"Brexit Meltdown" is
how the Times describes last night's extraordinary scenes in Westminster.
For the Daily Mail, "chaos reigns".
The Sun talks of carnage in the voting lobbies, with Tory MPs
seen breaking down in tears.
The Mail says Theresa May's authority has been left in tatters – with none of those ministers who rebelled to vote to rule out a no-deal Brexit expected to be sacked.
The sketch writers express bewilderment.
Tom Peck – for the Independent – says the
"extravagantly complex" twists and turns in last night's voting was "never-to-be-surpassed lunacy", like Benny Hill on acid in the Commons.
The Guardian's John Crace says Westminster descended into near anarchy – with every man and woman for themselves.
The Daily Telegraph says that with the Conservative Party on the brink of open warfare, the chancellor used
his spring statement to set out an alternative Brexit plan.
The paper adds that by calling for a deal that MPs can "collectively support", Phillip Hammond was signalling he no longer backs the PM's withdrawal deal, and instead wants a compromise with Labour.
The Huffington Post website sees this as a demand for Mrs May to back a customs union with the EU – the only position Labour will support.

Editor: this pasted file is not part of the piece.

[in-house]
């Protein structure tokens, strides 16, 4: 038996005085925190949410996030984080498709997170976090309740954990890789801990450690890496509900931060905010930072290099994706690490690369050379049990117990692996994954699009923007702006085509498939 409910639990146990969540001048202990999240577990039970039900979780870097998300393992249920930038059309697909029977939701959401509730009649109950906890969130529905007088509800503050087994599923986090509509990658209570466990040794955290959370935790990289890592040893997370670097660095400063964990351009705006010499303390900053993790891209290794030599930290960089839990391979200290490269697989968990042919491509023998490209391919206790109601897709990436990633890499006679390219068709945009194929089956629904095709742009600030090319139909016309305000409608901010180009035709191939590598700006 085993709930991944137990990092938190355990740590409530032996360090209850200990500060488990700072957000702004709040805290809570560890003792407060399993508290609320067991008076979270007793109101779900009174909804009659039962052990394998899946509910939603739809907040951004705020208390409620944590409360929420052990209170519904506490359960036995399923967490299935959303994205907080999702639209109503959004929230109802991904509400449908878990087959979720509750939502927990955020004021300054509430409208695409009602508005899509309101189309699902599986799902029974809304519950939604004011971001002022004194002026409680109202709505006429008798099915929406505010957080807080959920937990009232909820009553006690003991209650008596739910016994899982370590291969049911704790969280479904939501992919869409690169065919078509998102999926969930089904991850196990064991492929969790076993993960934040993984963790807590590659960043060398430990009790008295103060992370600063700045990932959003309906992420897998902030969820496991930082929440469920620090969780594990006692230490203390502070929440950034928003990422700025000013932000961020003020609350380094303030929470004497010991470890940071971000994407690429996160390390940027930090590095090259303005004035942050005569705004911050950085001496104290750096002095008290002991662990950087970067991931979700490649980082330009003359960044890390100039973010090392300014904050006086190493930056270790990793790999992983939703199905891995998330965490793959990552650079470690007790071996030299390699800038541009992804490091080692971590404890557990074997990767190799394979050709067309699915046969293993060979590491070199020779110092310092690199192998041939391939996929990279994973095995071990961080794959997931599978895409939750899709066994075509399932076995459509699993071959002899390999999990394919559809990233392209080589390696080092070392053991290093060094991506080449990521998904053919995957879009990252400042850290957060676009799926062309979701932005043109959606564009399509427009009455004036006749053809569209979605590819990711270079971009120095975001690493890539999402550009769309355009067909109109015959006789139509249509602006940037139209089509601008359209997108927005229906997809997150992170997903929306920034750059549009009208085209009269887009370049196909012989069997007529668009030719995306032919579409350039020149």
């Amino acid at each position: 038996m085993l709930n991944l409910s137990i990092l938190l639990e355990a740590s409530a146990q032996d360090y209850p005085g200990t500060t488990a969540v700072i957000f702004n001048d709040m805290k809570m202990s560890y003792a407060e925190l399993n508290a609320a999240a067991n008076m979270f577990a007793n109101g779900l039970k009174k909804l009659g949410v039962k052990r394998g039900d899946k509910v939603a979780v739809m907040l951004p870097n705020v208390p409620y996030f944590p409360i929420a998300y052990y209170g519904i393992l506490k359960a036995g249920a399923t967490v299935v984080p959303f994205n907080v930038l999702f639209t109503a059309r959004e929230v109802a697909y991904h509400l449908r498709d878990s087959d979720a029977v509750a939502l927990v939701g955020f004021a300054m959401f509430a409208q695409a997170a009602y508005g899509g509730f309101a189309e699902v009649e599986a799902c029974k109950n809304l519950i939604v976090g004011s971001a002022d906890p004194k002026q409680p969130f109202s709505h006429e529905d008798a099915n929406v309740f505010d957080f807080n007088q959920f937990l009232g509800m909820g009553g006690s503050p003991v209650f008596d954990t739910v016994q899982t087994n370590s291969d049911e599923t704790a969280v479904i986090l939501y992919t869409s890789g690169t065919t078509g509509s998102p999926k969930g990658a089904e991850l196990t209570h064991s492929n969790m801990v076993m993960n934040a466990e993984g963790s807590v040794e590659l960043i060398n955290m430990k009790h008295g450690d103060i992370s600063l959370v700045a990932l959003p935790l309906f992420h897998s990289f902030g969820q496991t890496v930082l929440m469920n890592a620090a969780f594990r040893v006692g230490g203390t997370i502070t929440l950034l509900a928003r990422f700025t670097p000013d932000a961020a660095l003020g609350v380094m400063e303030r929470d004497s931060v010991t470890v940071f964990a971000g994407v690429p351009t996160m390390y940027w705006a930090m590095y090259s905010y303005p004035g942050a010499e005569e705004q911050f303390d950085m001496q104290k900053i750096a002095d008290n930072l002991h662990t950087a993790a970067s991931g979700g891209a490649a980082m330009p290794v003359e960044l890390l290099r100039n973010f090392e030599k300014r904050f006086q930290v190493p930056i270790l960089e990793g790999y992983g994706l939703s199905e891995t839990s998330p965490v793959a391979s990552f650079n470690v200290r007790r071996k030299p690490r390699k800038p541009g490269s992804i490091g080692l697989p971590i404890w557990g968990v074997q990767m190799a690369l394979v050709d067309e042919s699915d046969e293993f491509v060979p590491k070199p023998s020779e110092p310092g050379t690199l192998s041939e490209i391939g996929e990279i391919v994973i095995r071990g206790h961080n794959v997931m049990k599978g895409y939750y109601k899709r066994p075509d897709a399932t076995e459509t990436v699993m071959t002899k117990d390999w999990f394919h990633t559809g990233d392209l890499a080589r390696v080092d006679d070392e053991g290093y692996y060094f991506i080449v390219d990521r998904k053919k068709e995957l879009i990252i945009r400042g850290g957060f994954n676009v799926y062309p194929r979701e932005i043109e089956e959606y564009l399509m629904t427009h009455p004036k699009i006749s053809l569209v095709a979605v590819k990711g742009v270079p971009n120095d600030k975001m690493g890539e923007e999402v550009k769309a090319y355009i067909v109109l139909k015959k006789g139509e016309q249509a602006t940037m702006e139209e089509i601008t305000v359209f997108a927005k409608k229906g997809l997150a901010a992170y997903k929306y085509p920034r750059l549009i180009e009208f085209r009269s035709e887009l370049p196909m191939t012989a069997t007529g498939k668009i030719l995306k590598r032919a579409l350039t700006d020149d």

A "soft Brexit bribe" is the Daily Mail's more blunt description.
Financial Times praises the chancellor's position – saying Mrs May and cabinet Brexiteers must break out of their tunnel vision, that it's the PM's deal or nothing.
EU leaders are reported by the website Politico
to be "bracing themselves" for a request from the UK to extend the Brexit process. But it says they're under no obligation to accept it and could well respond with their own terms.
The Telegraph says Brussels plans to "play hardball" by demanding a long extension.
A senior EU official tells the paper that a short delay would only pre-program a no-deal Brexit for the summer.
Bloomberg quotes Michel Barnier, the EU's chief negotiator, who asks: "Why do you need a prolongation? Is it for organising a new referendum?"
Away from Brexit, the Sun's front page carries a claim, made in a new Netflix documentary, that
Madeleine McCann may be still alive, 12 years on from her disappearance in Portugal aged three.
In the film, child abduction experts reportedly argue she may have been kept alive by a people trafficking gang for financial reasons.
The Daily Mirror reports that her parents Kate and Gerry McCann have distanced themselves from film – which is released tomorrow – and says their lawyers will be monitoring it carefully.
Get news from the BBC in your inbox, each weekday morning
The Times is among the papers to pick up on archaeological findings, showing that not only was Stonehenge an astounding feat of pre-historical engineering – but also an excuse to throw the biggest party the British Isles had ever seen.
Tens of thousands of pig bones reportedly accumulated at nearby Durrington in just a 50-year period, according to the findings, showing that Neolithic Britons feasted on pork while the construction project was under way.
The Sun says revellers travelled from hundreds of miles around, to party like it was 1999 BC.